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Review: Pianist Keith Jarrett, bassist Charlie Haden evoke joy and sadness on 'Last Dance'

Keith Jarrett and Charlie Haden, "Last Dance" (ECM)

There's a sense of both joy and sadness to "Last Dance," which surprisingly is the first album in pianist Keith Jarrett's illustrious nearly 50-year career to hit No. 1 on Billboard's traditional jazz chart.

"Last Dance" is drawn from the same informal 2007 sessions at Jarrett's home studio that reunited the pianist with bassist Charlie Haden for the first time in more than three decades and yielded the Grammy-nominated 2010 CD, "Jasmine."

The joy comes from hearing these two jazz masters in a relaxed, intimate setting, complementing, supporting and listening intensely to each other without wasting any notes.

The sadness comes from the realization that the album is this masterful duet's "last dance" together. Shortly after the release of "Jasmine," Haden suffered an onset of post-polio syndrome, which led to a hiatus from touring and recording; he died Friday from the prolonged illness. That gives an added poignancy to the three closing tracks, "Where Can I Go Without You," ''Every time We Say Goodbye" and "Goodbye"— two of which are alternate versions of takes heard on "Jasmine."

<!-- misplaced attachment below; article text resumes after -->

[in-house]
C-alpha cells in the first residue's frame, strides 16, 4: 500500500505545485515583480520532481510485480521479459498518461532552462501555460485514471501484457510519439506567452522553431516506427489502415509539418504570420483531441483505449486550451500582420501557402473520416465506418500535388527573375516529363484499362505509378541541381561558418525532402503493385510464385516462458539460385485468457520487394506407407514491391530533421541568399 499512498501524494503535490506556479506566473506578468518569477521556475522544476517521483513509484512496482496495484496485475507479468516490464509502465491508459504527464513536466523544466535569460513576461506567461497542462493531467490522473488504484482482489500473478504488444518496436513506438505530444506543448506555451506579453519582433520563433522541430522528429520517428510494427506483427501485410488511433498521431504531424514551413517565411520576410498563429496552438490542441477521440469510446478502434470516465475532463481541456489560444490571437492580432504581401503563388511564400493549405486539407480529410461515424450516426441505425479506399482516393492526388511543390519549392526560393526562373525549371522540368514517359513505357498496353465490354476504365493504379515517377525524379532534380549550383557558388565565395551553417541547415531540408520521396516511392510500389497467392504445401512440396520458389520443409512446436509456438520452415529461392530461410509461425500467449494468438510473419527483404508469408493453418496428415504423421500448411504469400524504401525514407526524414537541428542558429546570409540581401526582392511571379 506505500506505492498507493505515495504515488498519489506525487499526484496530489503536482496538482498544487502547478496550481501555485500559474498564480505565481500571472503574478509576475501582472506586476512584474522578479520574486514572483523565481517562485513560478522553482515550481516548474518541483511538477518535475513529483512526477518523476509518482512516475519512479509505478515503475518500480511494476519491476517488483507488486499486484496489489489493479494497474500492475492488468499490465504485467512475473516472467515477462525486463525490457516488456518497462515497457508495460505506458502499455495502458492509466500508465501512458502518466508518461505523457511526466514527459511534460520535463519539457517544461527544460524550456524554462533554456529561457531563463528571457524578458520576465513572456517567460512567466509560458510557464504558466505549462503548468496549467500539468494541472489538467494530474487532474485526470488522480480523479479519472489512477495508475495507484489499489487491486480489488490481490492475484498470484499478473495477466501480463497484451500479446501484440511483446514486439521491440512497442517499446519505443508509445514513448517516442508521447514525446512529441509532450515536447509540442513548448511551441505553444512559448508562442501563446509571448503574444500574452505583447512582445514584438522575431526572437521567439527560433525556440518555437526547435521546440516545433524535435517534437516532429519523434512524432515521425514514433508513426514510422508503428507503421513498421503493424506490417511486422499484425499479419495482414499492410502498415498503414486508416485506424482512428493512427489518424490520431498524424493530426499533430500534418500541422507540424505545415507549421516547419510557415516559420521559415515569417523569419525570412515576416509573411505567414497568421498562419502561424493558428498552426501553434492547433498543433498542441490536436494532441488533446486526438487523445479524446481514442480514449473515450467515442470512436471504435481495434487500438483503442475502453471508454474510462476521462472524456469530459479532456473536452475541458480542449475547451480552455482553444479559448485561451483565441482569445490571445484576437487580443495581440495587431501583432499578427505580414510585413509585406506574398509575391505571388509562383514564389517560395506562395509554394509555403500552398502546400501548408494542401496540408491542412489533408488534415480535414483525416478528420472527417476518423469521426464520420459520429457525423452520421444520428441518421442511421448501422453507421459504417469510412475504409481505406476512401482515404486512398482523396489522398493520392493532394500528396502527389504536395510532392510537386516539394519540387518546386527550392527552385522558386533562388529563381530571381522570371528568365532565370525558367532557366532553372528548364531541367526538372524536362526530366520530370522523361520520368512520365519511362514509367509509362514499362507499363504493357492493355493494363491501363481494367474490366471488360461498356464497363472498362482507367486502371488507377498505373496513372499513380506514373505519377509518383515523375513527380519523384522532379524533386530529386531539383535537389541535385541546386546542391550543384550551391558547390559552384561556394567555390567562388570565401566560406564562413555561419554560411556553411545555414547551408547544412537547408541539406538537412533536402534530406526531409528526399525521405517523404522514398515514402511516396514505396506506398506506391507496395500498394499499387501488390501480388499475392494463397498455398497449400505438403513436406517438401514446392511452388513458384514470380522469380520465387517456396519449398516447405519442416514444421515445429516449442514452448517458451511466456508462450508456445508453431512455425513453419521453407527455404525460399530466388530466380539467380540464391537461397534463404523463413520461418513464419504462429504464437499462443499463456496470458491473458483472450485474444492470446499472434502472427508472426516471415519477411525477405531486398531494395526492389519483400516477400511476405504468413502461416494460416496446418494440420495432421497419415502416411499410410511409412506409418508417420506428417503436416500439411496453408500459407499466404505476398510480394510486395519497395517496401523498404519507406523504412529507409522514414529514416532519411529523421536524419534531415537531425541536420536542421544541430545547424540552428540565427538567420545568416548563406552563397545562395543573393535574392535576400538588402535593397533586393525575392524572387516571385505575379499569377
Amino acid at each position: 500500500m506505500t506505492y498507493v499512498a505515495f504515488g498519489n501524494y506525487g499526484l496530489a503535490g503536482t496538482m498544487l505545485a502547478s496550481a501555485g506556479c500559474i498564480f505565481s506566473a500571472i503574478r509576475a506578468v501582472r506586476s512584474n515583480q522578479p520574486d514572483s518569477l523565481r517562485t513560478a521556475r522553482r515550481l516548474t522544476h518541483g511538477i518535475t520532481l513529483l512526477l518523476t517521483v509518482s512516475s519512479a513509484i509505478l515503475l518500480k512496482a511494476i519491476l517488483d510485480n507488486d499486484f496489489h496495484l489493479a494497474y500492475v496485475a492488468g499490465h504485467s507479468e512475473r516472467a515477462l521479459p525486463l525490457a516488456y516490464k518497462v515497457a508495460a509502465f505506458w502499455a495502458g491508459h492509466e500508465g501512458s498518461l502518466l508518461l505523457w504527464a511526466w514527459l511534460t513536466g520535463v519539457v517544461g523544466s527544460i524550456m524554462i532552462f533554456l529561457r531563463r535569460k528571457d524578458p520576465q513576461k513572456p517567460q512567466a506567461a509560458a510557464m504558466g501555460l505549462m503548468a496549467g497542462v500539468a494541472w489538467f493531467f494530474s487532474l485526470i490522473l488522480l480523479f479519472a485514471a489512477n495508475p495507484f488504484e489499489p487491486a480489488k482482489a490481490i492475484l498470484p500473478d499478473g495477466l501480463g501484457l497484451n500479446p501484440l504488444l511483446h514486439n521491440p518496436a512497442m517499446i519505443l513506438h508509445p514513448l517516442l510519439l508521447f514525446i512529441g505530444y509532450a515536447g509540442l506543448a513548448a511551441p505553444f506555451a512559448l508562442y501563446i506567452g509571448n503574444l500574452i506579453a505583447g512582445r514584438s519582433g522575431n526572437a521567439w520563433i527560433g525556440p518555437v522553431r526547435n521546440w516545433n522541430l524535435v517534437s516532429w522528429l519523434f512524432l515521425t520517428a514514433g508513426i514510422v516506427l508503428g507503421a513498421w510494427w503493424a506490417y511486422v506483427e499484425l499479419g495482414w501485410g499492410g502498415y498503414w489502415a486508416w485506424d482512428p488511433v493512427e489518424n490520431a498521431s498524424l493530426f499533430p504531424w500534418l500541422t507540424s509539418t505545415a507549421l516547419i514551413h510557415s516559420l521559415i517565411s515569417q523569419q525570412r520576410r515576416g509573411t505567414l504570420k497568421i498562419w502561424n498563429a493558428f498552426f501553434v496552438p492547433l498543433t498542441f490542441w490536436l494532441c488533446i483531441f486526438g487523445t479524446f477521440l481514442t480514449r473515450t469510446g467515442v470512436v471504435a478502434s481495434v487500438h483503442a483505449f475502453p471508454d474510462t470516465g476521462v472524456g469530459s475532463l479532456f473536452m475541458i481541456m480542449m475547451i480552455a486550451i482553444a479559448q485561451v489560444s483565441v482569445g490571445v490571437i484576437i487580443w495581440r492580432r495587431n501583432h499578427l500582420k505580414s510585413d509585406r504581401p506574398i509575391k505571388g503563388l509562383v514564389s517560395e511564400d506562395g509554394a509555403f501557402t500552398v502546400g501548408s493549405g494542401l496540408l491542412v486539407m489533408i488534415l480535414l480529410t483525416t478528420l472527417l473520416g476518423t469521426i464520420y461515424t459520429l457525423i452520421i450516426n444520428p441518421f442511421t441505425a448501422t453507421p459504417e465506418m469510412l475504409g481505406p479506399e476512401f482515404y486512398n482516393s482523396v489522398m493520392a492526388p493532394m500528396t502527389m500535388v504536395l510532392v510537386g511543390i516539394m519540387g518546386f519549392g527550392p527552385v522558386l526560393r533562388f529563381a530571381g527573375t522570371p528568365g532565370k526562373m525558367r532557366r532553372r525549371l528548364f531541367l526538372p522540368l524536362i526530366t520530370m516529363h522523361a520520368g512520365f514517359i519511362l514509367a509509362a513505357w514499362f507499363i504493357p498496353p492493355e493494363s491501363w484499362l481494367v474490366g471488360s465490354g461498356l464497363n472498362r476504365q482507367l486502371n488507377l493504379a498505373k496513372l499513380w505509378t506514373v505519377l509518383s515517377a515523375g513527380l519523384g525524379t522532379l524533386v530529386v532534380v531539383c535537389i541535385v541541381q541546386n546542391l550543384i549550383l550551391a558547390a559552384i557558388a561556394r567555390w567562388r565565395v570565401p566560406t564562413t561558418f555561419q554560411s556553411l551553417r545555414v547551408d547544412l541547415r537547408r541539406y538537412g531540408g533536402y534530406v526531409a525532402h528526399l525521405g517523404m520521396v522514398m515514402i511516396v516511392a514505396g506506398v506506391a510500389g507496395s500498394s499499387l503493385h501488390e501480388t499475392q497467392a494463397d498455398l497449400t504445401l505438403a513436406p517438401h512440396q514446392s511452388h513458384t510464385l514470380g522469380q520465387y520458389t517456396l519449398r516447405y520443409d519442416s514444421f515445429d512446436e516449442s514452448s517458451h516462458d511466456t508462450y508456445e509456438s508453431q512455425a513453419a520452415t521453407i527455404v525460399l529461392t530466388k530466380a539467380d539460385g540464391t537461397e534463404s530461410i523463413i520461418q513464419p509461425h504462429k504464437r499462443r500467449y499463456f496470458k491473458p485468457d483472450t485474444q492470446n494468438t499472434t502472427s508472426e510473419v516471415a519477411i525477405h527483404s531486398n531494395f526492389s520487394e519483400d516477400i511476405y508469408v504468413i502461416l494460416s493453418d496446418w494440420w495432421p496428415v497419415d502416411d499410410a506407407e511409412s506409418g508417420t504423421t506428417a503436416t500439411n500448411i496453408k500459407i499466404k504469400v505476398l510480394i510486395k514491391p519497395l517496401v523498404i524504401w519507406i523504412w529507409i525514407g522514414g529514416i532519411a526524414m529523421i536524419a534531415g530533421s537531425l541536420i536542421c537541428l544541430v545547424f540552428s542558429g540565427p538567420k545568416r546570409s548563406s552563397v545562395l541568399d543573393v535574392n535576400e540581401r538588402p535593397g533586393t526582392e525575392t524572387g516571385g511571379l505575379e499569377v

Jarrett and Haden each pushed jazz in new directions and shared a deep-rooted love of standards. On "Last Dance," they tenderly embrace such melodic ballads as Kurt Weill and Ira Gershwin's "My Ship" and Rodgers and Hammerstein's "It Might As Well Be Spring." They also change pace by lightly swinging through "'Round Midnight" at a slightly faster tempo than Thelonious Monk's original version, and quicken the tempo even more on Bud Powell's bebop burner "Dance of the Infidels."

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